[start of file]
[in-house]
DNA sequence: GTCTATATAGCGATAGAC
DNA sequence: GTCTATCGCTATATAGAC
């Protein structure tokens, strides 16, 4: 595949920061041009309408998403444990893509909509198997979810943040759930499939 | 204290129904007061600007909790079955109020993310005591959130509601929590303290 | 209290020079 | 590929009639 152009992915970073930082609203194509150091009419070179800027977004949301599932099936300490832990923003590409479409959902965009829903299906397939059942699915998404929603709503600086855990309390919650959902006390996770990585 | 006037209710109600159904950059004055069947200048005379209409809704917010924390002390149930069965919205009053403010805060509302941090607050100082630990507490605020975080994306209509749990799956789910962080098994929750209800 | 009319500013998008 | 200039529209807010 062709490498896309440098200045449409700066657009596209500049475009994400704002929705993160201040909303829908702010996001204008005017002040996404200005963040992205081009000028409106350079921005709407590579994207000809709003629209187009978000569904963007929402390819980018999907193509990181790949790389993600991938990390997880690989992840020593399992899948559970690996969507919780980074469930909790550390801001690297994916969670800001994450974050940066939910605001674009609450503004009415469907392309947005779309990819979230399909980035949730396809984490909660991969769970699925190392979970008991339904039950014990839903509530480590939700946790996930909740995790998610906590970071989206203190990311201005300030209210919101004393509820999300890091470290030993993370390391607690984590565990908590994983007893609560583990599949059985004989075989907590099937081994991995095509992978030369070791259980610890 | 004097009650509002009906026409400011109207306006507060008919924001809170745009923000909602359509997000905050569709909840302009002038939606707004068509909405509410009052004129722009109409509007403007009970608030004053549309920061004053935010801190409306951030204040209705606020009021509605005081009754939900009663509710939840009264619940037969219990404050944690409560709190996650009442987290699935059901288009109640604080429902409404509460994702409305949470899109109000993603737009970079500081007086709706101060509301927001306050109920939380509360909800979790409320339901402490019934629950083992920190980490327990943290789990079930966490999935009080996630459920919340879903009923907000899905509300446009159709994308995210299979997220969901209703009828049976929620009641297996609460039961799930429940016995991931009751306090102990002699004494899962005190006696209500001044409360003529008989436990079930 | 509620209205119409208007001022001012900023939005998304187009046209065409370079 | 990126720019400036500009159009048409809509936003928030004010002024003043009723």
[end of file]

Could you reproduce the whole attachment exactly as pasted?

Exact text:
[in-house]
DNA sequence: GTCTATATAGCGATAGAC
DNA sequence: GTCTATCGCTATATAGAC
């Protein structure tokens, strides 16, 4: 595949920061041009309408998403444990893509909509198997979810943040759930499939 | 204290129904007061600007909790079955109020993310005591959130509601929590303290 | 209290020079 | 590929009639 152009992915970073930082609203194509150091009419070179800027977004949301599932099936300490832990923003590409479409959902965009829903299906397939059942699915998404929603709503600086855990309390919650959902006390996770990585 | 006037209710109600159904950059004055069947200048005379209409809704917010924390002390149930069965919205009053403010805060509302941090607050100082630990507490605020975080994306209509749990799956789910962080098994929750209800 | 009319500013998008 | 200039529209807010 062709490498896309440098200045449409700066657009596209500049475009994400704002929705993160201040909303829908702010996001204008005017002040996404200005963040992205081009000028409106350079921005709407590579994207000809709003629209187009978000569904963007929402390819980018999907193509990181790949790389993600991938990390997880690989992840020593399992899948559970690996969507919780980074469930909790550390801001690297994916969670800001994450974050940066939910605001674009609450503004009415469907392309947005779309990819979230399909980035949730396809984490909660991969769970699925190392979970008991339904039950014990839903509530480590939700946790996930909740995790998610906590970071989206203190990311201005300030209210919101004393509820999300890091470290030993993370390391607690984590565990908590994983007893609560583990599949059985004989075989907590099937081994991995095509992978030369070791259980610890 | 004097009650509002009906026409400011109207306006507060008919924001809170745009923000909602359509997000905050569709909840302009002038939606707004068509909405509410009052004129722009109409509007403007009970608030004053549309920061004053935010801190409306951030204040209705606020009021509605005081009754939900009663509710939840009264619940037969219990404050944690409560709190996650009442987290699935059901288009109640604080429902409404509460994702409305949470899109109000993603737009970079500081007086709706101060509301927001306050109920939380509360909800979790409320339901402490019934629950083992920190980490327990943290789990079930966490999935009080996630459920919340879903009923907000899905509300446009159709994308995210299979997220969901209703009828049976929620009641297996609460039961799930429940016995991931009751306090102990002699004494899962005190006696209500001044409360003529008989436990079930 | 509620209205119409208007001022001012900023939005998304187009046209065409370079 | 990126720019400036500009159009048409809509936003928030004010002024003043009723």